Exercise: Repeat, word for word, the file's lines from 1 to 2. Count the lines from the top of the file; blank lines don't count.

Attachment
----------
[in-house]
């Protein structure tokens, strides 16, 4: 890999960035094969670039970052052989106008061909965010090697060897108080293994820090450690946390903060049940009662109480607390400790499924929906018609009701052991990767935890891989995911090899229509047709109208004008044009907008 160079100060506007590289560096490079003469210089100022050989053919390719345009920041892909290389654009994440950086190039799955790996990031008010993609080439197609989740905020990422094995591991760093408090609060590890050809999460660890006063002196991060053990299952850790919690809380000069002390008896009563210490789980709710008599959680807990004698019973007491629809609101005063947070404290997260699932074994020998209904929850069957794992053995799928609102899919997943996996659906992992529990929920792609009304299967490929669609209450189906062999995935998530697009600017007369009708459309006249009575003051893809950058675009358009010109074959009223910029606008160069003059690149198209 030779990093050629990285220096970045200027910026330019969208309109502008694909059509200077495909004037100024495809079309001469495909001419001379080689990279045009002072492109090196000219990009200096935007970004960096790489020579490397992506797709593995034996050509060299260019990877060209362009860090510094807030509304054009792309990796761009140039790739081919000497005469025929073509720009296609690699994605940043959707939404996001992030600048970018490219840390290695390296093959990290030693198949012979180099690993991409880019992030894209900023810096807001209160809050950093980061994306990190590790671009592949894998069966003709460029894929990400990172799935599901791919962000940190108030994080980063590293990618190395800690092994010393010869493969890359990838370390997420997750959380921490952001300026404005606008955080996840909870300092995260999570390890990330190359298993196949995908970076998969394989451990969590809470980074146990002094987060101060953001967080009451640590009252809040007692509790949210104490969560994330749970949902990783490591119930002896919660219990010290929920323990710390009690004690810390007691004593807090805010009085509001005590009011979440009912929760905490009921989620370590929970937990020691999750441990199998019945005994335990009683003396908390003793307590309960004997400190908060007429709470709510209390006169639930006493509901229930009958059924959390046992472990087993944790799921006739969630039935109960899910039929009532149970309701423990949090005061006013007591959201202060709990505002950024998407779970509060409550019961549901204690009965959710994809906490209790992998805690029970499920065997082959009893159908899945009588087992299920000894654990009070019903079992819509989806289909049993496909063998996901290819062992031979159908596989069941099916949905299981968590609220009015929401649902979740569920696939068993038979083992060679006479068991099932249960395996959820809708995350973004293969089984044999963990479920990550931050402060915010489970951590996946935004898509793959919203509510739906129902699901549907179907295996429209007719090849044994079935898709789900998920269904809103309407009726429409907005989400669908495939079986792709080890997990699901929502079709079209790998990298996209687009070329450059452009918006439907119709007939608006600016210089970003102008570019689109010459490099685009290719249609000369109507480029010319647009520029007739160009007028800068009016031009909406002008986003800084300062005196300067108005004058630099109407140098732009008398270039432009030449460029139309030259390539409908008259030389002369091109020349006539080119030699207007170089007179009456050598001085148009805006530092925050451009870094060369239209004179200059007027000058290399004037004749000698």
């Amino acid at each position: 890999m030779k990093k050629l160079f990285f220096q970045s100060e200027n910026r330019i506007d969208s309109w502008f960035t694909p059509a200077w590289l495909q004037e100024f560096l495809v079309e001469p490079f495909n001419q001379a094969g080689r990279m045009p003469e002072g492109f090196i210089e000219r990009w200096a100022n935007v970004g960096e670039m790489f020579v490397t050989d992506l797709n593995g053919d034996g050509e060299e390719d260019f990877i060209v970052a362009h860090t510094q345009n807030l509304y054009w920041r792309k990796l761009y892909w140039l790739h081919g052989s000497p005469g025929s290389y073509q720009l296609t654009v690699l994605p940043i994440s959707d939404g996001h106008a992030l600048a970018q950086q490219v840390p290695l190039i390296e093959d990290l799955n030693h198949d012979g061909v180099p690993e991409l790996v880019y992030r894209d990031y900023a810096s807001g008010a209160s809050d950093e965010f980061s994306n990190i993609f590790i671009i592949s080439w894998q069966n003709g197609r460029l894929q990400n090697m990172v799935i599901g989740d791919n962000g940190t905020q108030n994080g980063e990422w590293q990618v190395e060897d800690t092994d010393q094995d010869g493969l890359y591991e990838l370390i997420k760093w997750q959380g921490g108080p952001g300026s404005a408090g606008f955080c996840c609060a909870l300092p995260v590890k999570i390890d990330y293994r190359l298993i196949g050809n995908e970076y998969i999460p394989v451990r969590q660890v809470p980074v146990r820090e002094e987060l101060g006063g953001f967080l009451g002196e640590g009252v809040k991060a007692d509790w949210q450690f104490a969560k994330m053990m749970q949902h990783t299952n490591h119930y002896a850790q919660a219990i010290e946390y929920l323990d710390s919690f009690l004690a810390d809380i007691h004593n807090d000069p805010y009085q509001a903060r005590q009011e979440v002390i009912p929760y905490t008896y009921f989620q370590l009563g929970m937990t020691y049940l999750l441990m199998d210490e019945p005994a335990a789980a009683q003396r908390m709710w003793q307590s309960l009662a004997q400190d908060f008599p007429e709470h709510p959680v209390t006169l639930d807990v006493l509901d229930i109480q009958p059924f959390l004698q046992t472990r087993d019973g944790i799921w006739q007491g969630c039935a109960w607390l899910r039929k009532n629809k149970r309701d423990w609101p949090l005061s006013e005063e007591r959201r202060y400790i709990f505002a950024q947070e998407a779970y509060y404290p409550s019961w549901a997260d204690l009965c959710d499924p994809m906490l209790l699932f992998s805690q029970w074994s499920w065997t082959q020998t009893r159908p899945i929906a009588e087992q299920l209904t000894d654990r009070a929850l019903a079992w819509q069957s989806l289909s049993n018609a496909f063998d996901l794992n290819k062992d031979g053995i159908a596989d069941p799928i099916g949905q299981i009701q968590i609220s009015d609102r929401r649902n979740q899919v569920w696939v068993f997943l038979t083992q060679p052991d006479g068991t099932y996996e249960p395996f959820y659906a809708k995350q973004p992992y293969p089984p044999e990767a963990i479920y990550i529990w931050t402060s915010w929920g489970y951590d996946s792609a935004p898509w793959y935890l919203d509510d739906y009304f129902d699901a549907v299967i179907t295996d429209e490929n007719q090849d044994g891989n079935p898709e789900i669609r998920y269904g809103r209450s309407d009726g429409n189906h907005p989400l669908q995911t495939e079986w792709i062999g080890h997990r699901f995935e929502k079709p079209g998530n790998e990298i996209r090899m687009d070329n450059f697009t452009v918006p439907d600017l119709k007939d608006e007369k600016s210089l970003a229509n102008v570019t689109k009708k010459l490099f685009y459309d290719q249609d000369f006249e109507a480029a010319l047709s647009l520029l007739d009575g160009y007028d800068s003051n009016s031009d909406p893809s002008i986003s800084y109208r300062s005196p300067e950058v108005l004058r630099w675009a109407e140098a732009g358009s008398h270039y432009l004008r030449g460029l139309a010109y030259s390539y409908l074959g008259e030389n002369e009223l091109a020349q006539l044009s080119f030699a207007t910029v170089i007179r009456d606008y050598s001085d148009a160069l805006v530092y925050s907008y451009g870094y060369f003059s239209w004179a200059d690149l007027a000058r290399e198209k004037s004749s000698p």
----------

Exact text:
[in-house]
């Protein structure tokens, strides 16, 4: 890999960035094969670039970052052989106008061909965010090697060897108080293994820090450690946390903060049940009662109480607390400790499924929906018609009701052991990767935890891989995911090899229509047709109208004008044009907008 160079100060506007590289560096490079003469210089100022050989053919390719345009920041892909290389654009994440950086190039799955790996990031008010993609080439197609989740905020990422094995591991760093408090609060590890050809999460660890006063002196991060053990299952850790919690809380000069002390008896009563210490789980709710008599959680807990004698019973007491629809609101005063947070404290997260699932074994020998209904929850069957794992053995799928609102899919997943996996659906992992529990929920792609009304299967490929669609209450189906062999995935998530697009600017007369009708459309006249009575003051893809950058675009358009010109074959009223910029606008160069003059690149198209 030779990093050629990285220096970045200027910026330019969208309109502008694909059509200077495909004037100024495809079309001469495909001419001379080689990279045009002072492109090196000219990009200096935007970004960096790489020579490397992506797709593995034996050509060299260019990877060209362009860090510094807030509304054009792309990796761009140039790739081919000497005469025929073509720009296609690699994605940043959707939404996001992030600048970018490219840390290695390296093959990290030693198949012979180099690993991409880019992030894209900023810096807001209160809050950093980061994306990190590790671009592949894998069966003709460029894929990400990172799935599901791919962000940190108030994080980063590293990618190395800690092994010393010869493969890359990838370390997420997750959380921490952001300026404005606008955080996840909870300092995260999570390890990330190359298993196949995908970076998969394989451990969590809470980074146990002094987060101060953001967080009451640590009252809040007692509790949210104490969560994330749970949902990783490591119930002896919660219990010290929920323990710390009690004690810390007691004593807090805010009085509001005590009011979440009912929760905490009921989620370590929970937990020691999750441990199998019945005994335990009683003396908390003793307590309960004997400190908060007429709470709510209390006169639930006493509901229930009958059924959390046992472990087993944790799921006739969630039935109960899910039929009532149970309701423990949090005061006013007591959201202060709990505002950024998407779970509060409550019961549901204690009965959710994809906490209790992998805690029970499920065997082959009893159908899945009588087992299920000894654990009070019903079992819509989806289909049993496909063998996901290819062992031979159908596989069941099916949905299981968590609220009015929401649902979740569920696939068993038979083992060679006479068991099932249960395996959820809708995350973004293969089984044999963990479920990550931050402060915010489970951590996946935004898509793959919203509510739906129902699901549907179907295996429209007719090849044994079935898709789900998920269904809103309407009726429409907005989400669908495939079986792709080890997990699901929502079709079209790998990298996209687009070329450059452009918006439907119709007939608006600016210089970003102008570019689109010459490099685009290719249609000369109507480029010319647009520029007739160009007028800068009016031009909406002008986003800084300062005196300067108005004058630099109407140098732009008398270039432009030449460029139309030259390539409908008259030389002369091109020349006539080119030699207007170089007179009456050598001085148009805006530092925050451009870094060369239209004179200059007027000058290399004037004749000698």